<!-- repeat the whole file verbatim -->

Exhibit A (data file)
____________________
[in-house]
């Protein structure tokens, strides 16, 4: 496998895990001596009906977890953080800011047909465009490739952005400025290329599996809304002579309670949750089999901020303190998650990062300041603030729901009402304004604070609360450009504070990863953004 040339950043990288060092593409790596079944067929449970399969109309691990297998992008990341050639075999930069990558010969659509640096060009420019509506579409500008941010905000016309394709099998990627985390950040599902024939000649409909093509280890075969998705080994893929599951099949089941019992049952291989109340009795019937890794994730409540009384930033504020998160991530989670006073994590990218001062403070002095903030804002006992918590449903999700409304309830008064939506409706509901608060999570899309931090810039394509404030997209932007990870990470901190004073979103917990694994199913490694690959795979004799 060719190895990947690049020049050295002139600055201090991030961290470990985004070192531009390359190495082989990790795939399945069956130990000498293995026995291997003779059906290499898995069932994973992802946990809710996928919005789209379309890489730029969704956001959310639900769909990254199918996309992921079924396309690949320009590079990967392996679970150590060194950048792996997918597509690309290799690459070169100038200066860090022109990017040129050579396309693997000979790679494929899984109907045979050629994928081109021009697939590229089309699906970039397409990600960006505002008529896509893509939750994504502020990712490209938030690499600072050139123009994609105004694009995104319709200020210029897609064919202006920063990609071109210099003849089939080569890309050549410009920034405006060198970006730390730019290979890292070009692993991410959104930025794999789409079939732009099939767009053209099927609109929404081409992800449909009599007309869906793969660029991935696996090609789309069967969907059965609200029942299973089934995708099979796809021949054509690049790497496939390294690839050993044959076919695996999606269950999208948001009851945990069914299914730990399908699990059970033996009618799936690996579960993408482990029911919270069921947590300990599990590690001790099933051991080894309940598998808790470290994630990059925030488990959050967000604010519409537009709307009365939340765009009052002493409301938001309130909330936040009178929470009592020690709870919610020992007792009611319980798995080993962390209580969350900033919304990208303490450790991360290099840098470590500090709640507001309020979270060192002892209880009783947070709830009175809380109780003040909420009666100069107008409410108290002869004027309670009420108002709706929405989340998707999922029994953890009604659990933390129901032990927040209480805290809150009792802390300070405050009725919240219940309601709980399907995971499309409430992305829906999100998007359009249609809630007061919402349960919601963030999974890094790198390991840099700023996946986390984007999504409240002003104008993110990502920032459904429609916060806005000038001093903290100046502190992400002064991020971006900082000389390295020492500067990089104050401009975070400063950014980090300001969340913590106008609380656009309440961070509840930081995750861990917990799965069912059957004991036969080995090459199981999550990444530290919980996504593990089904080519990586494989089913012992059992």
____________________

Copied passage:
[in-house]
């Protein structure tokens, strides 16, 4: 496998895990001596009906977890953080800011047909465009490739952005400025290329599996809304002579309670949750089999901020303190998650990062300041603030729901009402304004604070609360450009504070990863953004 040339950043990288060092593409790596079944067929449970399969109309691990297998992008990341050639075999930069990558010969659509640096060009420019509506579409500008941010905000016309394709099998990627985390950040599902024939000649409909093509280890075969998705080994893929599951099949089941019992049952291989109340009795019937890794994730409540009384930033504020998160991530989670006073994590990218001062403070002095903030804002006992918590449903999700409304309830008064939506409706509901608060999570899309931090810039394509404030997209932007990870990470901190004073979103917990694994199913490694690959795979004799 060719190895990947690049020049050295002139600055201090991030961290470990985004070192531009390359190495082989990790795939399945069956130990000498293995026995291997003779059906290499898995069932994973992802946990809710996928919005789209379309890489730029969704956001959310639900769909990254199918996309992921079924396309690949320009590079990967392996679970150590060194950048792996997918597509690309290799690459070169100038200066860090022109990017040129050579396309693997000979790679494929899984109907045979050629994928081109021009697939590229089309699906970039397409990600960006505002008529896509893509939750994504502020990712490209938030690499600072050139123009994609105004694009995104319709200020210029897609064919202006920063990609071109210099003849089939080569890309050549410009920034405006060198970006730390730019290979890292070009692993991410959104930025794999789409079939732009099939767009053209099927609109929404081409992800449909009599007309869906793969660029991935696996090609789309069967969907059965609200029942299973089934995708099979796809021949054509690049790497496939390294690839050993044959076919695996999606269950999208948001009851945990069914299914730990399908699990059970033996009618799936690996579960993408482990029911919270069921947590300990599990590690001790099933051991080894309940598998808790470290994630990059925030488990959050967000604010519409537009709307009365939340765009009052002493409301938001309130909330936040009178929470009592020690709870919610020992007792009611319980798995080993962390209580969350900033919304990208303490450790991360290099840098470590500090709640507001309020979270060192002892209880009783947070709830009175809380109780003040909420009666100069107008409410108290002869004027309670009420108002709706929405989340998707999922029994953890009604659990933390129901032990927040209480805290809150009792802390300070405050009725919240219940309601709980399907995971499309409430992305829906999100998007359009249609809630007061919402349960919601963030999974890094790198390991840099700023996946986390984007999504409240002003104008993110990502920032459904429609916060806005000038001093903290100046502190992400002064991020971006900082000389390295020492500067990089104050401009975070400063950014980090300001969340913590106008609380656009309440961070509840930081995750861990917990799965069912059957004991036969080995090459199981999550990444530290919980996504593990089904080519990586494989089913012992059992």